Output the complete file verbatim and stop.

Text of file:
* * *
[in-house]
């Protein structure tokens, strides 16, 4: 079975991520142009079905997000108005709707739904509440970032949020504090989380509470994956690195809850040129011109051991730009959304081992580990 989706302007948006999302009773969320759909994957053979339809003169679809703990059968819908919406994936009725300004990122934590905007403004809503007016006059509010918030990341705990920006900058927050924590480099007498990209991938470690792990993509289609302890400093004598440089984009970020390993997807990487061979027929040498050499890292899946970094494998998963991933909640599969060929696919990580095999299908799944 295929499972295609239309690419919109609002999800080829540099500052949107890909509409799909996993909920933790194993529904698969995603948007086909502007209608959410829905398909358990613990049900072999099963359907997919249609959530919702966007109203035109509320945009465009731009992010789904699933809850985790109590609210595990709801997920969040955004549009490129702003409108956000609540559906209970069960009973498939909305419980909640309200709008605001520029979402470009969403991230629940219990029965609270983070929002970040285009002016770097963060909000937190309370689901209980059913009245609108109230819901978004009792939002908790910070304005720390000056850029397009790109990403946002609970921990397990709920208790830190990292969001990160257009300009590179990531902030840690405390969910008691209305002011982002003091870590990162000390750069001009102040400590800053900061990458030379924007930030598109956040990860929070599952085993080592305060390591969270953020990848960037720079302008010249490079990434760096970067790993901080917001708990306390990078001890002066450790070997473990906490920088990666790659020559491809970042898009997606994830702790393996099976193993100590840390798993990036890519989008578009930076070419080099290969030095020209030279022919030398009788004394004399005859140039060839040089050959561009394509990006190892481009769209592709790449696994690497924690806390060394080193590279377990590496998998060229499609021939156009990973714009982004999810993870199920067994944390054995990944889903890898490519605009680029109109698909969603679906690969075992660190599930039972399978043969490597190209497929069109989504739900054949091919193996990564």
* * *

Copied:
[in-house]
């Protein structure tokens, strides 16, 4: 079975991520142009079905997000108005709707739904509440970032949020504090989380509470994956690195809850040129011109051991730009959304081992580990 989706302007948006999302009773969320759909994957053979339809003169679809703990059968819908919406994936009725300004990122934590905007403004809503007016006059509010918030990341705990920006900058927050924590480099007498990209991938470690792990993509289609302890400093004598440089984009970020390993997807990487061979027929040498050499890292899946970094494998998963991933909640599969060929696919990580095999299908799944 295929499972295609239309690419919109609002999800080829540099500052949107890909509409799909996993909920933790194993529904698969995603948007086909502007209608959410829905398909358990613990049900072999099963359907997919249609959530919702966007109203035109509320945009465009731009992010789904699933809850985790109590609210595990709801997920969040955004549009490129702003409108956000609540559906209970069960009973498939909305419980909640309200709008605001520029979402470009969403991230629940219990029965609270983070929002970040285009002016770097963060909000937190309370689901209980059913009245609108109230819901978004009792939002908790910070304005720390000056850029397009790109990403946002609970921990397990709920208790830190990292969001990160257009300009590179990531902030840690405390969910008691209305002011982002003091870590990162000390750069001009102040400590800053900061990458030379924007930030598109956040990860929070599952085993080592305060390591969270953020990848960037720079302008010249490079990434760096970067790993901080917001708990306390990078001890002066450790070997473990906490920088990666790659020559491809970042898009997606994830702790393996099976193993100590840390798993990036890519989008578009930076070419080099290969030095020209030279022919030398009788004394004399005859140039060839040089050959561009394509990006190892481009769209592709790449696994690497924690806390060394080193590279377990590496998998060229499609021939156009990973714009982004999810993870199920067994944390054995990944889903890898490519605009680029109109698909969603679906690969075992660190599930039972399978043969490597190209497929069109989504739900054949091919193996990564």